In the midst of the Vietnam war, songs arose about much more threatening subjects. These songs reflect this generation’s increasingly likelihood of being critical of both the war and the government as compared to past generations. The first sign of...
Historically, protest songs are written and sung by performers to present a strong point of view regarding a political or social injustice. The Vietnam War was a one such political and social event that sparked many famous protest songs. Two of the most famous protest songs about the Vietnam War are “Fortunate Song” by Creedence Clearwater Revival and “Born in the U.S.A.” by Bruce Springsteen. While written at opposite ends of the war, both songs share a similar point of view and similar musical styles. However in the end I believe that only one of songs is truly a successful protest song that continues to make a lasting impact on American politics and society.
Civil Disobedience by Henry David Thoreau was one of the most important pieces of literature written in the mid-1800’s. This essay was written to argue against government intervention and that the people should take more responsibility and only support a government that pushes forward ideals that the general public supports. What marks Civil Disobedience as part of its time is its rejection of governmental control and favors individual liberty during the heart of the slavery debate.
Martin Luther King Jr, a national political figure, was crucial to the Civil rights Movement. Such movement was determined to change the corrupt law system by participating in multiple demonstrations—such as the march on Washington, D.C to fight inequality. The mass demonstration organized by civil rights groups was essential to put an end to wrongful laws. This form of movement involves many individuals, refusing to articulate policy demands or to embrace old ideologies. Movements are a powerful force since they break from the traditions of political organizations. Thomas Jefferson, Henry David Thoreau, and Martin Luther King Jr, emphasize on the dilemma of just and unjust laws that goes on in society. Granted, taking action upon an issue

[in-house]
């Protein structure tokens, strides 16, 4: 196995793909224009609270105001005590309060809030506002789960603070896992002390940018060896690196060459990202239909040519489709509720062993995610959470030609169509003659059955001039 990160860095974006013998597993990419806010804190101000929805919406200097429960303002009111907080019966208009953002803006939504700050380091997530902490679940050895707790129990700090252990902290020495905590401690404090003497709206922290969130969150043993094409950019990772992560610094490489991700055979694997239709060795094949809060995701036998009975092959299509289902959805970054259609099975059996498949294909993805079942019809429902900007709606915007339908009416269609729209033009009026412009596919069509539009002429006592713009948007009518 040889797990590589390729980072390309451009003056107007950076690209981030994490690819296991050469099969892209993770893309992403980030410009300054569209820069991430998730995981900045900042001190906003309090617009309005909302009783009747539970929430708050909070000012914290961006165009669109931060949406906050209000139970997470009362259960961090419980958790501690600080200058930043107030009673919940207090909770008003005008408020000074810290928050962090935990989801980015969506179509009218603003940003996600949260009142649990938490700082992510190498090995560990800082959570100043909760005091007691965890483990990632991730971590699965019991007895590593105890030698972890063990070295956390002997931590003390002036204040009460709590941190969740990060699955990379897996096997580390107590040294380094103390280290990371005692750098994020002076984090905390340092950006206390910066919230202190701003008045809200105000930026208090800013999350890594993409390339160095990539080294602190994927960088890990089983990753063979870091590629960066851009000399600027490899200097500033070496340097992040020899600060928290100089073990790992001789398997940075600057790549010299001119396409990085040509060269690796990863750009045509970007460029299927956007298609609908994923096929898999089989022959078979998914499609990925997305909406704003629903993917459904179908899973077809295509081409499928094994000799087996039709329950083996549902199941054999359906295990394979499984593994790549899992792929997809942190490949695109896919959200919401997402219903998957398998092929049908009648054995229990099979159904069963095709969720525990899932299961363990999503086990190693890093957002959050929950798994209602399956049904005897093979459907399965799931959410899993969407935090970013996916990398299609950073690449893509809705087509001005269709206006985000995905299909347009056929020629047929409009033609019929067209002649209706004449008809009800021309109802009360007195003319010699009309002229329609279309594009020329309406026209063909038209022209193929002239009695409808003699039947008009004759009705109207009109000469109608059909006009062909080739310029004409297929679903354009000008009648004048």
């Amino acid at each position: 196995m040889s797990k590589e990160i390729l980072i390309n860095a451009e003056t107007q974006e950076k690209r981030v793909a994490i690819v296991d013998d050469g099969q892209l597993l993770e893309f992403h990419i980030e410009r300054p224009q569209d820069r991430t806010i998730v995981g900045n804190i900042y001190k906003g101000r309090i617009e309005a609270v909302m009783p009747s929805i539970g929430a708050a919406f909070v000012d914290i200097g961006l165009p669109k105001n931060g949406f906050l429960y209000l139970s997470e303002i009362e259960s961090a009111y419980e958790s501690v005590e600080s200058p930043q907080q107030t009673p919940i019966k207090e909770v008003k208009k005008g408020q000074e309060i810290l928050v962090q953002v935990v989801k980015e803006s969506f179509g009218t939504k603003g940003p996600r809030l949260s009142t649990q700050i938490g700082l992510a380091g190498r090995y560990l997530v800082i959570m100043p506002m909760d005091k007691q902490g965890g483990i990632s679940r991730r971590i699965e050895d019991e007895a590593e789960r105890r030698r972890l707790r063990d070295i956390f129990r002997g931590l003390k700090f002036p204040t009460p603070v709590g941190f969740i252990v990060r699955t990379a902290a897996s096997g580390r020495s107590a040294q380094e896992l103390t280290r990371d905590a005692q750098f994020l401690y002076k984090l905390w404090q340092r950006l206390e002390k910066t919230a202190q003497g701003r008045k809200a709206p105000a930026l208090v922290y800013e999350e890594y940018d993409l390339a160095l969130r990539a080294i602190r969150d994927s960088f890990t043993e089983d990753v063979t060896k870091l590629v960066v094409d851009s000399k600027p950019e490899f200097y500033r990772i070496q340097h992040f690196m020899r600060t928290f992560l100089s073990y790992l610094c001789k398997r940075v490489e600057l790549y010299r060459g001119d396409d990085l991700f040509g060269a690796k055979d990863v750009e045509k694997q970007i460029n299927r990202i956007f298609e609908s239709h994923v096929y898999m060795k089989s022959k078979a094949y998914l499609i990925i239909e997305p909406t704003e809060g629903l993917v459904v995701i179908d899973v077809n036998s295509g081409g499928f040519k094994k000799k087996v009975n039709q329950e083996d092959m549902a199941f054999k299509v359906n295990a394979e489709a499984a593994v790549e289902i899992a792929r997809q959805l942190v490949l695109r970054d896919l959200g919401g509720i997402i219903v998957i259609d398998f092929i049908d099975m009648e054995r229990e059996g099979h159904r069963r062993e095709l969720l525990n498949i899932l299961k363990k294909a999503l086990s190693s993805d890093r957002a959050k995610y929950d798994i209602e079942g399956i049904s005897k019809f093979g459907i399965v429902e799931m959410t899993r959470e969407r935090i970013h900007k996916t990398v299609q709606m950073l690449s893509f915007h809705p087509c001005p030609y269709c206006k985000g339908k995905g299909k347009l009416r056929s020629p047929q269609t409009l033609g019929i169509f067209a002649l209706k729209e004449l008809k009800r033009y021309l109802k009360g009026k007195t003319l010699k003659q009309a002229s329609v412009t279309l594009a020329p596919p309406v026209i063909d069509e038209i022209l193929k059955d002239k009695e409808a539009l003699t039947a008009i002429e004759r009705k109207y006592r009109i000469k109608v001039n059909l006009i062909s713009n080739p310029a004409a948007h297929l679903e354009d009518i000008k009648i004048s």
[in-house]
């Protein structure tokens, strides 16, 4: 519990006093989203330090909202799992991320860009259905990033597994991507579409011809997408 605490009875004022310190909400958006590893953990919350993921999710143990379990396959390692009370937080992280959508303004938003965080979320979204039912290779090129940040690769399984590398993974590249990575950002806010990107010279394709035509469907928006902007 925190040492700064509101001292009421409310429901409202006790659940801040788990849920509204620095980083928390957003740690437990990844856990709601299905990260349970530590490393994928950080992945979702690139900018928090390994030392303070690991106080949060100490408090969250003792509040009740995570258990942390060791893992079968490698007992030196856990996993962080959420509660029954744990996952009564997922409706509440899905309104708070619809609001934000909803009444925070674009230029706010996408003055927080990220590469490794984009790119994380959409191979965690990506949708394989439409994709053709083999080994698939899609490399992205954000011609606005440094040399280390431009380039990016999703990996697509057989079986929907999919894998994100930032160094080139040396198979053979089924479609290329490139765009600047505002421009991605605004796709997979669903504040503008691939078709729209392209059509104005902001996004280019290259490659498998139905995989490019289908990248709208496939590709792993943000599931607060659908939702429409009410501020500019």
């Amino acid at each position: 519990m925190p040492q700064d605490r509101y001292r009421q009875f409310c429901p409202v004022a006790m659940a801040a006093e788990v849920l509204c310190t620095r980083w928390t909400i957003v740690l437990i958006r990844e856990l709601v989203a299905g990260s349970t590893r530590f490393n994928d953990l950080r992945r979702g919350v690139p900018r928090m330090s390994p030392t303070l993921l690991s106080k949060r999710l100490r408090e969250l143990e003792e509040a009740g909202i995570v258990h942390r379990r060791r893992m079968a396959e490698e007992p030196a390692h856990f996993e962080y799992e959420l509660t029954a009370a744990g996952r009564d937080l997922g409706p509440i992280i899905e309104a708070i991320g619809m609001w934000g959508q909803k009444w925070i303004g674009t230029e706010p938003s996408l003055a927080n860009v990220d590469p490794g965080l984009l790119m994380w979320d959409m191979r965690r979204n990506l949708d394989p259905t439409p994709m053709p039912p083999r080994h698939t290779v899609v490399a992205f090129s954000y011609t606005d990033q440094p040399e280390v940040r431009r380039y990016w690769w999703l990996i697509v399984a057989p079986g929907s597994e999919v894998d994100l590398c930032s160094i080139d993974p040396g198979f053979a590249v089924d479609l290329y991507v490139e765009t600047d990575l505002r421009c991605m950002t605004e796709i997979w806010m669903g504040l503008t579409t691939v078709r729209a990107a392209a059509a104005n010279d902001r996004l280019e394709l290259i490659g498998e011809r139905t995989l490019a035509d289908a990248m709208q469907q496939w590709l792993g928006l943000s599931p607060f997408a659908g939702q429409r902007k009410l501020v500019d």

The Vietnam War is one of the most controversial issues in American history. It is no secret that the American public was not in favor of this war, which is why the government’s decision to keep the US involved for over ten years created such a disconnect between America’s people and their government. In the third verse the Temptations sing, “People all over the world are shouting 'End the war.'” The Temptations bravely attack the government, addressing their continuation of a war no one wants. Although The Temptations avoid explicitly naming the war, or the government as the guilty party, it is evident that this is a criticism, or at least an acknowledgement of a predicament America found itself in.
...e behind the song is that all we need is love, and The Beatles were urging people to understand that peace was the best option. The Beatles like many other artists who wrote antiwar songs know that writing a song is a non-violent way of protesting, and still gets the message across that the war needs to end. Music is a universal language, and it is one of the most effective ways to spread messages.